General Electric Co. said Wednesday it will remove PCBs from the Housatonic River in western Massachusetts, but still maintained it would be best to leave these carcinogens buried in the river sediment.
In a revised report to the U.S. Environmental Protection Agency, GE agreed to remove PCBs in the next phase of the river's cleanup. The Fairfield, Conn., industrial and financial conglomerate previously said leaving PCBs buried in sediment was a superior alternative to dredging. The company said the least intrusive approach, called "monitored natural recovery," would be best.
But now GE says that taking into account EPA's assessment of public health and ecological risks and other factors - "even though GE strongly disagrees" - removing sediment "will provide the greatest benefit with the least ecological harm."
GE spokesman Peter O'Toole said the new proposal is ecologically sensitive.
Critics have said that leaving the PCBs in the river would be little more than watching and waiting.
Wednesday, Tim Gray, a local environmental activist, said GE's latest proposal will still leave industrial waste in the river.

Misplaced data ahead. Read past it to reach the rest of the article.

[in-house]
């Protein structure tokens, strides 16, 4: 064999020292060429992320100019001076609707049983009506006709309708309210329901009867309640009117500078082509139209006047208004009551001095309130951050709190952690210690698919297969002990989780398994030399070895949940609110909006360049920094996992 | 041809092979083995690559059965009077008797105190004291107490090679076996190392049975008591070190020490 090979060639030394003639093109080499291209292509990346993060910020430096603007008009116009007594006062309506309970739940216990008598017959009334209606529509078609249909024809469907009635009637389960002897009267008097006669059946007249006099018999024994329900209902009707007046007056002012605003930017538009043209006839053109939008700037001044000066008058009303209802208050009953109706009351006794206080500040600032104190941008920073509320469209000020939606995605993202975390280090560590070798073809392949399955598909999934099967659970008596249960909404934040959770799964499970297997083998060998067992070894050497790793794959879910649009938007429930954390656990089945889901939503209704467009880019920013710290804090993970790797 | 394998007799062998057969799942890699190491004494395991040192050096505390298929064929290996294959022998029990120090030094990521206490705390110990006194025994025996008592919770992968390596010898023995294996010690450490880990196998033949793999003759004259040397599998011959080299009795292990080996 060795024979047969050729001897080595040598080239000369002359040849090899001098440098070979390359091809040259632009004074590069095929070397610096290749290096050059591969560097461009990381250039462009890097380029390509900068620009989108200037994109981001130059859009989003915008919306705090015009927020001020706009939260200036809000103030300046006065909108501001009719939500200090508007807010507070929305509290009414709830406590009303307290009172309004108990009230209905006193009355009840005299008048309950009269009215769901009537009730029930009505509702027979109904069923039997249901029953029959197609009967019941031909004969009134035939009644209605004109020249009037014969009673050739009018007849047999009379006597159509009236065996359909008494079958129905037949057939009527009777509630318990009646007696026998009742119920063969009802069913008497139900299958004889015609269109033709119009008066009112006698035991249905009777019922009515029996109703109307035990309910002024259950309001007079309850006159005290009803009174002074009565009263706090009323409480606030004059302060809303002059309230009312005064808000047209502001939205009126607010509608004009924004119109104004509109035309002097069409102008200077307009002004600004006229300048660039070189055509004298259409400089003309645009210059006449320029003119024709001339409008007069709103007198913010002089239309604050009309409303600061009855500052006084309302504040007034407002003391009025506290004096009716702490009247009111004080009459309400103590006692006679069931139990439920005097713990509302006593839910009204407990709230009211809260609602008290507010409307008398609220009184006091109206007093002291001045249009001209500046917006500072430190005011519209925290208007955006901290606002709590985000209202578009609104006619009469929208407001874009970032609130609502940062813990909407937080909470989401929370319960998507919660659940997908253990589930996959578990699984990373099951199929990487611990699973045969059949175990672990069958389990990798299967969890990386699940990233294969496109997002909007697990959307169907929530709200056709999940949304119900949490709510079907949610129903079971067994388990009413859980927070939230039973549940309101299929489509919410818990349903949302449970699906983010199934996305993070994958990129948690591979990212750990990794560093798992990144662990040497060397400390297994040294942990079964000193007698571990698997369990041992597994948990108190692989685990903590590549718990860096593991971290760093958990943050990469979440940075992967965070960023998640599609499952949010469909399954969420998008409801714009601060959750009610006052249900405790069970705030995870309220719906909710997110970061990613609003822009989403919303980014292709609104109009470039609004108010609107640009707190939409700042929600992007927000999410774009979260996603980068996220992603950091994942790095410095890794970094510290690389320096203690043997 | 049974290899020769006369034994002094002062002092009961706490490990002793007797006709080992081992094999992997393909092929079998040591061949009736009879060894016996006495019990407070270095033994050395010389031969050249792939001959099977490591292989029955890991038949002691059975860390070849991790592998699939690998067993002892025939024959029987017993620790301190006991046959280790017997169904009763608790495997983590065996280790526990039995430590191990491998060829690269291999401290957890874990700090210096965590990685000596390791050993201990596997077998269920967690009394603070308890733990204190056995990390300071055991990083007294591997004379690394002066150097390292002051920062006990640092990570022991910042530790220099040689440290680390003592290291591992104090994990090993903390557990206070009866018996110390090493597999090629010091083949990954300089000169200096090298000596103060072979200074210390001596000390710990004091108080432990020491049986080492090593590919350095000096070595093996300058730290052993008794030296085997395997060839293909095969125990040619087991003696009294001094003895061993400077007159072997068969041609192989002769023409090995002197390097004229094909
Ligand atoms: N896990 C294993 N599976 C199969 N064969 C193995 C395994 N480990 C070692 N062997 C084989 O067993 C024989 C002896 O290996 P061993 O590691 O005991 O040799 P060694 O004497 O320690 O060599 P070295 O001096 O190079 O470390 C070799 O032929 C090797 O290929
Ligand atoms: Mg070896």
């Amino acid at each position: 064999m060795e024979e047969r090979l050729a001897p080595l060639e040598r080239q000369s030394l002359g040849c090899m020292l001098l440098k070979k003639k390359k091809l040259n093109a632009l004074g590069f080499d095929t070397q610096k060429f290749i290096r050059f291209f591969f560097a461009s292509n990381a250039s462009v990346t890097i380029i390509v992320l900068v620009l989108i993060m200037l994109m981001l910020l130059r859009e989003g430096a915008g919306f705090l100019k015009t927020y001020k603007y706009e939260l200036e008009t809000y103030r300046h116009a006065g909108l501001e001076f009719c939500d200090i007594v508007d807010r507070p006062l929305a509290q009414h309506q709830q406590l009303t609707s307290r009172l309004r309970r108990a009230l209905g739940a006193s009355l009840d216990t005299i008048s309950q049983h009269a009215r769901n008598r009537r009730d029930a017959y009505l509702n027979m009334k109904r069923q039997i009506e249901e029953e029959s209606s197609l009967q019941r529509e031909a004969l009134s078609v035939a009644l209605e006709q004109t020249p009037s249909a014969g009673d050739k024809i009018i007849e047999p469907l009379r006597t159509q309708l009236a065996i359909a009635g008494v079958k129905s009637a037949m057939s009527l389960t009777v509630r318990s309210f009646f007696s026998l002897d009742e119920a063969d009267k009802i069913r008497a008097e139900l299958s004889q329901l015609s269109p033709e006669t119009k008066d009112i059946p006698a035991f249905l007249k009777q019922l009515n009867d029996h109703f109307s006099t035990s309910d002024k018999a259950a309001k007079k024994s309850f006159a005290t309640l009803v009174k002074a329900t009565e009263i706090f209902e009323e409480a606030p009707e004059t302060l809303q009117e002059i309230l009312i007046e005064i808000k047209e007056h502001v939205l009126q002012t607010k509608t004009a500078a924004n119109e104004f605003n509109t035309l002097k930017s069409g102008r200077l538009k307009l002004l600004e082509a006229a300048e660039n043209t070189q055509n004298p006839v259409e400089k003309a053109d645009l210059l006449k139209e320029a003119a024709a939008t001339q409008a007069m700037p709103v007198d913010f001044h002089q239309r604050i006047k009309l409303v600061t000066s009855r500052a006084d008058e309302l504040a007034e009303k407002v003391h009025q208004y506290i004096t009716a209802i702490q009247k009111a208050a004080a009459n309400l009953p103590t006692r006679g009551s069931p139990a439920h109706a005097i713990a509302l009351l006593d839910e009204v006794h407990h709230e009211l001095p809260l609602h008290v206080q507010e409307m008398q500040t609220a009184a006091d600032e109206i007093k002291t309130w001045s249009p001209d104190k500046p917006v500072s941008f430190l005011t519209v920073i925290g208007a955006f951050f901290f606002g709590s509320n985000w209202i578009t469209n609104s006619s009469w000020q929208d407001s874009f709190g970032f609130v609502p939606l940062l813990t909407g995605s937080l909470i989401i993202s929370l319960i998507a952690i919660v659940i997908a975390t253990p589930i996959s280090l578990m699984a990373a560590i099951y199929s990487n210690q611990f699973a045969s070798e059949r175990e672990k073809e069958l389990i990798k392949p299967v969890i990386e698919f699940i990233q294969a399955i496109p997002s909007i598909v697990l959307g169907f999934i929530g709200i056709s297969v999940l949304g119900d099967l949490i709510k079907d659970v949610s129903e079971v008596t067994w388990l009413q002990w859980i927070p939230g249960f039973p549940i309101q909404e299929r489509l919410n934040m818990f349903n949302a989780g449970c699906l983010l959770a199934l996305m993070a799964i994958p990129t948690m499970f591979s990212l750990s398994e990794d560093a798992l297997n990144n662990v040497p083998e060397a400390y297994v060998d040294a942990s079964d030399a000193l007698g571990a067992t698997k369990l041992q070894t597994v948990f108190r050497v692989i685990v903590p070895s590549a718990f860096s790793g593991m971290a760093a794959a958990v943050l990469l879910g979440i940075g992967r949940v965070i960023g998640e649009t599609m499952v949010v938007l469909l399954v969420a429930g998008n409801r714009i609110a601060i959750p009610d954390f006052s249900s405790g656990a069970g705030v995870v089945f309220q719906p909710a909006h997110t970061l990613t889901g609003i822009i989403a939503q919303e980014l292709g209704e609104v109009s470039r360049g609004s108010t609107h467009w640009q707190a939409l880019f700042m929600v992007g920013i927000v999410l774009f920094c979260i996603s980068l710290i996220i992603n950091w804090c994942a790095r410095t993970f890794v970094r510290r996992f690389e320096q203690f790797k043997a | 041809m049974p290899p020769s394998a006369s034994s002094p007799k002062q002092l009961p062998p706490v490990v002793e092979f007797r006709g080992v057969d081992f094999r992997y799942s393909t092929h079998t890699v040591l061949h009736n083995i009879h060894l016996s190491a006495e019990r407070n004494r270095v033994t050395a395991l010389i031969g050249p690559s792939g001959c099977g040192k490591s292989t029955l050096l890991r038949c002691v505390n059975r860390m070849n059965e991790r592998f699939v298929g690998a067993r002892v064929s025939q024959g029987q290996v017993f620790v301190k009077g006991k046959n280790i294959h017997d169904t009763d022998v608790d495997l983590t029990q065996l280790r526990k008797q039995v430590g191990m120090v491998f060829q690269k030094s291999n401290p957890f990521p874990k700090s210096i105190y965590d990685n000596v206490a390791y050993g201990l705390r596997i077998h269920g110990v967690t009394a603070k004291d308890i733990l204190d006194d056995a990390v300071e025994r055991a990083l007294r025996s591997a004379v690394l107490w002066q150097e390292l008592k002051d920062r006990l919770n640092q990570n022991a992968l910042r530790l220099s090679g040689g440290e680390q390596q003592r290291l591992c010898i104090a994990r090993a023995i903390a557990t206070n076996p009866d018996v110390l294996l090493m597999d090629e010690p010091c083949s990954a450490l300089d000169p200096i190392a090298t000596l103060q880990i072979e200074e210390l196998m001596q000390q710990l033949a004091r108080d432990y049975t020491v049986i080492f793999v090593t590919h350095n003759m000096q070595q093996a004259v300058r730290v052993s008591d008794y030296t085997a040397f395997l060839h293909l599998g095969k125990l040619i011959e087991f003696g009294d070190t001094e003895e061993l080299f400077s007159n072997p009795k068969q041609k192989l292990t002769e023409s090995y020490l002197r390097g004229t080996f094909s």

"We want them to get out the most PCBs from the river that you can get out," he said. "The plan shouldn't be to leave the river polluted forever, which is what their plan would do," said Gray, who heads the Housatonic River Initiative.
A spokeswoman for the EPA did not immediately return a call seeking comment.
GE used PCBs, now known to cause cancer, as fire retardants in the manufacture of transformers from 1932 to 1977 at its 254-acre plant in Pittsfield, Mass.
Under a federal consent decree about two decades after it stopped making transformers, the company began cleaning up PCBs that for years had leaked into a residential neighborhood and a two-mile stretch of the Housatonic, which winds 149 miles through western Massachusetts and Connecticut and into Long Island Sound.
For GE, the first phase of cleanup cost more than $400 million, O'Toole said. EPA also paid about $50 million, he said.
The EPA must decide what next to do. An estimate for the next phase has not been determined because no course of action has been decided.
The project now backed by GE will require substantial sediment removal over five miles of the river in the next cleanup phase, GE said. With plans to remove floodplain soil, the project has been designed to minimize harm that will result from more invasive measures and to meet all public health goals of the EPA, except concerns regarding fish consumption, the company said. GE said the remedial efforts will not make the fish safe to eat.
This program aired on October 13, 2010. The audio for this program is not available.